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Zone 6A

I have a small plot of land 8' x 25' fully enclosed since birds are a real threat here. Soil has been amended with horse manure and tested by Penn State extension annually.

The variety I sow is Silver Queen (su variety). The seeds are treated and harvested less than 200 miles from me, same zone too. The first planting starts around mid-May and the 2nd planting is around June 1. Due to my small plot size, I space the seeds about 5 inches apart in every direction. Germination is nearly 100%. The close proximity helps to keep the stalks from falling over. When the pollination phase begins, the tassels open about 5 days before the silks appear. So by the time the silks are just about fully exposed the tassels have already exhausted all their pollen.

Pollination is never going to be 100% but I would say 60%-70% is my success rate. The ears are full and plump but only at the bottom 3-4 inches. The two inches at the tip are pollinated but the kernels are small and underdeveloped. Waiting on these kernels to develop would cause the kernels at the base to turn chewy and starchy.

I should also mention I only get one or two (rarely) ears on each stalk. I know a larger plot of su corn would be very beneficial but I don't have the space. The sweetcorn is very good and I'll continue to grow it. I'm trying to get the most bang for my buck with the small plot I have. One more thing, I have to plant in the same plot because it is the only space I have that is protected from the birds. Soil is amended to withstand a consecutive year of corn. Tips and tricks would be appreciated!

  • Does the close proximity of ~5 inches, stunt the development of the pollination phase? Development of the ears?

  • Would sowing earlier or later cause the pollination phase to change? (i.e. tassels open later and silks emerge earlier)

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  • Other than a bit of corvids plucking the seedlings, (which could be dealt with by floating row cover for a month or so if at a problematic level) birds are a complete non-issue with my corn less than 200 miles from you. Deer and raccoons are another matter.
    – Ecnerwal
    Sep 30, 2022 at 12:31
  • What depth do you plant the seeds?
    – Jurp
    Sep 30, 2022 at 13:32
  • Most rows in non-mechanized corn plantings are in the 15-20" apart range (they're usually 30-36" in a typical farm field). You say your plants are 5" apart - does this apply to the rows, too?
    – Jurp
    Sep 30, 2022 at 13:38
  • @Jurp seeds are soaked in distilled water 12 hours before sowing. Planted about 2 inches deep. 5" apart in every direction (columns and rows). It is very dense. Just trying to make the most out of the small plot that I have.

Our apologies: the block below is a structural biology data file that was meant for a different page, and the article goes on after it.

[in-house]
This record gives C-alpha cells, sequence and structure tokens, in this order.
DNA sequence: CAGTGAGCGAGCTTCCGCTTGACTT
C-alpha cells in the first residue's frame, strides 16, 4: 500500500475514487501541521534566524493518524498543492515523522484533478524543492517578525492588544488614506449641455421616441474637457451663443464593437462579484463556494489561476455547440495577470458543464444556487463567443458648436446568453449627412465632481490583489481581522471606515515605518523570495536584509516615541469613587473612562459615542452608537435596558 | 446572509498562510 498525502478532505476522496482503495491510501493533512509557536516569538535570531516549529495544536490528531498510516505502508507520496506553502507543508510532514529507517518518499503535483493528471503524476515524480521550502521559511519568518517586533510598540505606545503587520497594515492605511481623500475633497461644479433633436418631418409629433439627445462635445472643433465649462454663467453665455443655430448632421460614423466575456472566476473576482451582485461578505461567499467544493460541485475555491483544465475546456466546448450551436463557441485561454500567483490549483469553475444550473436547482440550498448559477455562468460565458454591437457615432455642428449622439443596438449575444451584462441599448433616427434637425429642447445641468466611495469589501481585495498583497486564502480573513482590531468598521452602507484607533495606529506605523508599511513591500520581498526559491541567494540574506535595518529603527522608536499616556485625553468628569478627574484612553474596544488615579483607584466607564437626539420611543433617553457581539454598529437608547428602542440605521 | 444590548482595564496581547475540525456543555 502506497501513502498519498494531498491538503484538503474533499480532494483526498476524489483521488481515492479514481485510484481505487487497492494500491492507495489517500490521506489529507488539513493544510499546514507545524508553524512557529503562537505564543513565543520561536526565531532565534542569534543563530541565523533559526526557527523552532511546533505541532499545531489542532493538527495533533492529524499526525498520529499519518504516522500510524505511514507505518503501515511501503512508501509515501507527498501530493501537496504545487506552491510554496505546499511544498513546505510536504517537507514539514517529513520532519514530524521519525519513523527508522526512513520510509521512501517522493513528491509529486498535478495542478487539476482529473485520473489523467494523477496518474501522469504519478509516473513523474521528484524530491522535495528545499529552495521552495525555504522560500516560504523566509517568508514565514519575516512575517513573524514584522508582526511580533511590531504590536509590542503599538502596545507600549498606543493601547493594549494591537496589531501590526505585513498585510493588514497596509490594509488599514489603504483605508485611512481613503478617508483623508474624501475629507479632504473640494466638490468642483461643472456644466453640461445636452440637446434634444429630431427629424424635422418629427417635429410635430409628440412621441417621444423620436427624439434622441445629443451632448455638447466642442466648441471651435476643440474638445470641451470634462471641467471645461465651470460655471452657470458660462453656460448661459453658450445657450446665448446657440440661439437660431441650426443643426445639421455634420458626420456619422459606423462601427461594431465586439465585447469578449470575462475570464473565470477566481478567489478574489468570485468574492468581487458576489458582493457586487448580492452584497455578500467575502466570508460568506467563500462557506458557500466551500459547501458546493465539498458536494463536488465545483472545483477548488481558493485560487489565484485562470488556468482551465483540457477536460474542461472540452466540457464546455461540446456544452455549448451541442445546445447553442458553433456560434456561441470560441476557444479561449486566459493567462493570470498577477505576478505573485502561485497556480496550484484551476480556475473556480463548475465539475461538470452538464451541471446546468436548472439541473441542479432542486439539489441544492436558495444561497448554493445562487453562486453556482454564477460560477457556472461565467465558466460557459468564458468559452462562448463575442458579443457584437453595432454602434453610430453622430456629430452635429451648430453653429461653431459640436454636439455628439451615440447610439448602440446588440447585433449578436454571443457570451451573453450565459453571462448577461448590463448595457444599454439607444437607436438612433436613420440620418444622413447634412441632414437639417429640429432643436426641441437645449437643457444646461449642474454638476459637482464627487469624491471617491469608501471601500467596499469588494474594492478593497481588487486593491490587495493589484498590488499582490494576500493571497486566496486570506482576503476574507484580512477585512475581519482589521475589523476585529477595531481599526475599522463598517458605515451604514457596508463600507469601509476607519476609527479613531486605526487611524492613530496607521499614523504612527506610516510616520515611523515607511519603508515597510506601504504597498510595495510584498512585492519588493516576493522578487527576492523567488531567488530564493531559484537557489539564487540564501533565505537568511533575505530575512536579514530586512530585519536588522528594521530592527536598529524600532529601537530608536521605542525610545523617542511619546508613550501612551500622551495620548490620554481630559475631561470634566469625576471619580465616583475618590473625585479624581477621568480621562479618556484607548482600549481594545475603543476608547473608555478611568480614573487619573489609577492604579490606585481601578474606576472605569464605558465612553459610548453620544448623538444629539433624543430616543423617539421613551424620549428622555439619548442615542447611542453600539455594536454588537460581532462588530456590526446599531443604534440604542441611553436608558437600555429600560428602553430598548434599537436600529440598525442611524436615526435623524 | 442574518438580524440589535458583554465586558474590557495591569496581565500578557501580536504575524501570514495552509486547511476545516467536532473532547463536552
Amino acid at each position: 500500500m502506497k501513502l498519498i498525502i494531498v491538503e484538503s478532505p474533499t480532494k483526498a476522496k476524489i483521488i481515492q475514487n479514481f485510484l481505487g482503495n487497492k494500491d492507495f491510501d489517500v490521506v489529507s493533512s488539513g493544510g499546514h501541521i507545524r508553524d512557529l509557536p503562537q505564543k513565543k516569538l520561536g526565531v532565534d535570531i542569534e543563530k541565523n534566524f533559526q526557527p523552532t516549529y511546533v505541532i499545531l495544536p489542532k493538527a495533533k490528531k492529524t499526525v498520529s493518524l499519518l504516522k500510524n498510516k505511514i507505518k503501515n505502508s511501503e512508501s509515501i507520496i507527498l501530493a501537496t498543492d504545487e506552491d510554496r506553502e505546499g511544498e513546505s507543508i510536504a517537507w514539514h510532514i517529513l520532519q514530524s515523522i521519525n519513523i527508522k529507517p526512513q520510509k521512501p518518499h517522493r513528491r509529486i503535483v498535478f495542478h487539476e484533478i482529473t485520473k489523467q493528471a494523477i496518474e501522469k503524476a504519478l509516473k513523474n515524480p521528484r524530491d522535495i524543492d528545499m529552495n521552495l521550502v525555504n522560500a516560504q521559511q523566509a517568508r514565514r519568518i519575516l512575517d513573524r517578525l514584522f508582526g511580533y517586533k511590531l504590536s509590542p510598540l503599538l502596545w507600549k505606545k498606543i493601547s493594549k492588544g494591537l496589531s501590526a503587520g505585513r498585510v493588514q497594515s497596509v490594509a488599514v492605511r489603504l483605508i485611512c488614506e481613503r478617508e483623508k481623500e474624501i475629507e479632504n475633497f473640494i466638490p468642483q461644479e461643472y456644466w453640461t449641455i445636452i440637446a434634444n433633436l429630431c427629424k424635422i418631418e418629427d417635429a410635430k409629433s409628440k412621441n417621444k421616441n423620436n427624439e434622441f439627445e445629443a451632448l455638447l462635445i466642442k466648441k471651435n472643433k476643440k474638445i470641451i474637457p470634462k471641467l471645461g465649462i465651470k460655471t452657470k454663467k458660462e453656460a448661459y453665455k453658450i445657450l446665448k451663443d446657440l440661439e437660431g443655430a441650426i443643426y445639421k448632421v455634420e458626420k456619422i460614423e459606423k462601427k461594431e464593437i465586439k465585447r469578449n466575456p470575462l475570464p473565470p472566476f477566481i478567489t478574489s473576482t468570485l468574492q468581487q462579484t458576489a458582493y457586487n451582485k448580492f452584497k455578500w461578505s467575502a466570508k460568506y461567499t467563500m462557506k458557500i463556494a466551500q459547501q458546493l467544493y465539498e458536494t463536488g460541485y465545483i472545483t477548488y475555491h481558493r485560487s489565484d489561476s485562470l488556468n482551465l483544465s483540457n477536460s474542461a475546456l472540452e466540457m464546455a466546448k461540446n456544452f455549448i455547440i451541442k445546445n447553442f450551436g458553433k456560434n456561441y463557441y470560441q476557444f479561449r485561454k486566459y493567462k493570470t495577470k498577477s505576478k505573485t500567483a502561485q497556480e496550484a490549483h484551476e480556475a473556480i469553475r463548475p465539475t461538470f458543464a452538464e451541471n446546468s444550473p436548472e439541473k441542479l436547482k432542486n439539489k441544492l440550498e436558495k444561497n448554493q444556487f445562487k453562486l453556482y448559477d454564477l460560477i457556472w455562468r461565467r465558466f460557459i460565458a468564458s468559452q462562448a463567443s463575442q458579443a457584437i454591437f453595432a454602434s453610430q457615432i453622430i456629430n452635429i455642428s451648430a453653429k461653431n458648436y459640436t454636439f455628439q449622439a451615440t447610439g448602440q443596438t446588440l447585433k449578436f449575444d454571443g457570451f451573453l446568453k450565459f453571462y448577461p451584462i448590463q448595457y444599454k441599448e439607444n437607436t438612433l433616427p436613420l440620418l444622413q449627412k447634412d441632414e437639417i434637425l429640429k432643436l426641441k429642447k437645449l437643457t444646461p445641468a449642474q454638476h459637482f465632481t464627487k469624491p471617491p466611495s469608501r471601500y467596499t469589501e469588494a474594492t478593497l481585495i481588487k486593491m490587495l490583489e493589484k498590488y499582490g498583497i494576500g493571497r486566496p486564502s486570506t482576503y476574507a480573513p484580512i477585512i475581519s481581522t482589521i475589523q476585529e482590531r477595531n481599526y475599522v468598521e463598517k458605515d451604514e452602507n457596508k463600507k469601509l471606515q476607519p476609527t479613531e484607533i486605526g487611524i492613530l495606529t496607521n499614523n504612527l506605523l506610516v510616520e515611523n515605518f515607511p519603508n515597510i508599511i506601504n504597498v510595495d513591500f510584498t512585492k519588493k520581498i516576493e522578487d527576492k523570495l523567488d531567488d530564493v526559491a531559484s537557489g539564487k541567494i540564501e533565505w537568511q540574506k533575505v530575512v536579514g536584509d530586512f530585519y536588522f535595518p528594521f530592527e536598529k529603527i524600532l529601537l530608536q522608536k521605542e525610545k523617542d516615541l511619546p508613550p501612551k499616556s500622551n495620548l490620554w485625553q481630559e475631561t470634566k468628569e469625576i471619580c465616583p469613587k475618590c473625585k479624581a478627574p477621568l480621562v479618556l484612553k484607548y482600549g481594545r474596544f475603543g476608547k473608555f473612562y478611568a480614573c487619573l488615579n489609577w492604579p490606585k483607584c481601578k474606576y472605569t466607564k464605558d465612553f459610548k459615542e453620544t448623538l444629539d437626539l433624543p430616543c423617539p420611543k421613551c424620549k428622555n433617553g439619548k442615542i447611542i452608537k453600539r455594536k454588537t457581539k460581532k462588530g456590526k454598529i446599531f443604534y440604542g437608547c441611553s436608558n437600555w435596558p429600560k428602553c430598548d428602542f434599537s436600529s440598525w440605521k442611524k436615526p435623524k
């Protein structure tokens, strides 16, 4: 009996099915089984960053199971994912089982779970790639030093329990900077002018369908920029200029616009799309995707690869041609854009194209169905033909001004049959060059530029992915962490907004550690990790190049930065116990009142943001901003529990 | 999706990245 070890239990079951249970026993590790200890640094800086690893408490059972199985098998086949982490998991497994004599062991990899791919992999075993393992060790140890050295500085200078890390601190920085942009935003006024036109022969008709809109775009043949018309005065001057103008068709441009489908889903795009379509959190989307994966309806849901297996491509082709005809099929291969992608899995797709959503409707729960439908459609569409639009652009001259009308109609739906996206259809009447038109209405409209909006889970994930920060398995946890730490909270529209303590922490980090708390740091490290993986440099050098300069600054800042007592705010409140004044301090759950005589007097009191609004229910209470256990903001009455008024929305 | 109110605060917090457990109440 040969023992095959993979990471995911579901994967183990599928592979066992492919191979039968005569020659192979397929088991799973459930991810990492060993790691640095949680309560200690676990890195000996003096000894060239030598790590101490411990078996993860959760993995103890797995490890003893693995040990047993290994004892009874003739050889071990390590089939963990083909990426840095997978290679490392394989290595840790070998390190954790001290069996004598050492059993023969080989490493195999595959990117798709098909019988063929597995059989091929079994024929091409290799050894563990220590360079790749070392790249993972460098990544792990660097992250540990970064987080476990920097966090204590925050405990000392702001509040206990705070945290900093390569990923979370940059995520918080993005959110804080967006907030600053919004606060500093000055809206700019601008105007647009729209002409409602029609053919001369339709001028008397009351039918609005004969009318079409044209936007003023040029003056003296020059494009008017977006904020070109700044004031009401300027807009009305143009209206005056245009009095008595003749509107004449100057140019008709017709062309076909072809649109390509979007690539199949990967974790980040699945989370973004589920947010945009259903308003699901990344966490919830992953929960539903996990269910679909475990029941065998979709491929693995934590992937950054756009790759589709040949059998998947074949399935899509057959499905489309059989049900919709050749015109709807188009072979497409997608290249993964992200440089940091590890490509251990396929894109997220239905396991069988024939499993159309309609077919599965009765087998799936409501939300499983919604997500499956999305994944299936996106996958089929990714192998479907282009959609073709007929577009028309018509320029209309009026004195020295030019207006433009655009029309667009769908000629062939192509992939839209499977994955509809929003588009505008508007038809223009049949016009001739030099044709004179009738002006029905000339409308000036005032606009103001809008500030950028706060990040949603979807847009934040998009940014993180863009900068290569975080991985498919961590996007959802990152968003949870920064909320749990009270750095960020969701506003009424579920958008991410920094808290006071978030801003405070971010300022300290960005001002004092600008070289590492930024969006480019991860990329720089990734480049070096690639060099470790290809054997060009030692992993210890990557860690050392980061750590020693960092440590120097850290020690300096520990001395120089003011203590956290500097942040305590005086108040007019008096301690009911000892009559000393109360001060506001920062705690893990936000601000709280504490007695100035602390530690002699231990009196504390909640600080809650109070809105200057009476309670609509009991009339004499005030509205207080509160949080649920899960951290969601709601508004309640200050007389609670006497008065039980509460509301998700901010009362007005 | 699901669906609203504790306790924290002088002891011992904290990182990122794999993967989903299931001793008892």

– giuseppe
    Sep 30, 2022 at 14:34
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    5 in. is too close for rows. the space is needed for the pollen to fall down onto the silks of the ears. I learned when i did that in my small garden the first couple years. Sep 30, 2022 at 18:02

2 Answers 2

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In agriculture, a "narrow row" planting for corn has the rows 30 inches apart. There are also farmers going for rows 20 inches apart, but no closer. Your rows are 5 inches apart, way too close together to give you a good yield. It's also recommended that plants be spaced 6-7.5 inches apart within each row when using narrow spacing (5-5.5 inches apart when planting in rows 40 inches apart), so again, you're planting too closely together.

Generally, corn plants too close together compete against each for nutrients, water, and sun. In addition, because corn is wind-pollinated, too-close spacing actually dampens the effect of wind on pollination. See here for more details on some of this. Note that one authority on home-gardening stated that you should just follow the spacing and row widths as stated on the seed packet.

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Jurp has good and accurate information for your corn growing. The spacing of the corn plants is critical to their good growth and 5 1/2" is overly tight. Now that you have tested that, you can do further experiments with more distance between the plants. The dimensions Jurp mentions are certainly what agriculture practice has been. You may find that if you keep your soil rich and nutrified you can 'push' your yield and plant count - but it will be by trial and error. Make good observations. I would recommend hand pollinating the corn yourself to ensure good complete pollination. You have a very small plot.

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    – Community Bot
    Feb 28, 2023 at 22:05
  • Please explain who or what Jurp is. Mar 1, 2023 at 1:55
  • Jurp is one of the other people who answered the question and made comments
    – KRay M
    Mar 1, 2023 at 7:11

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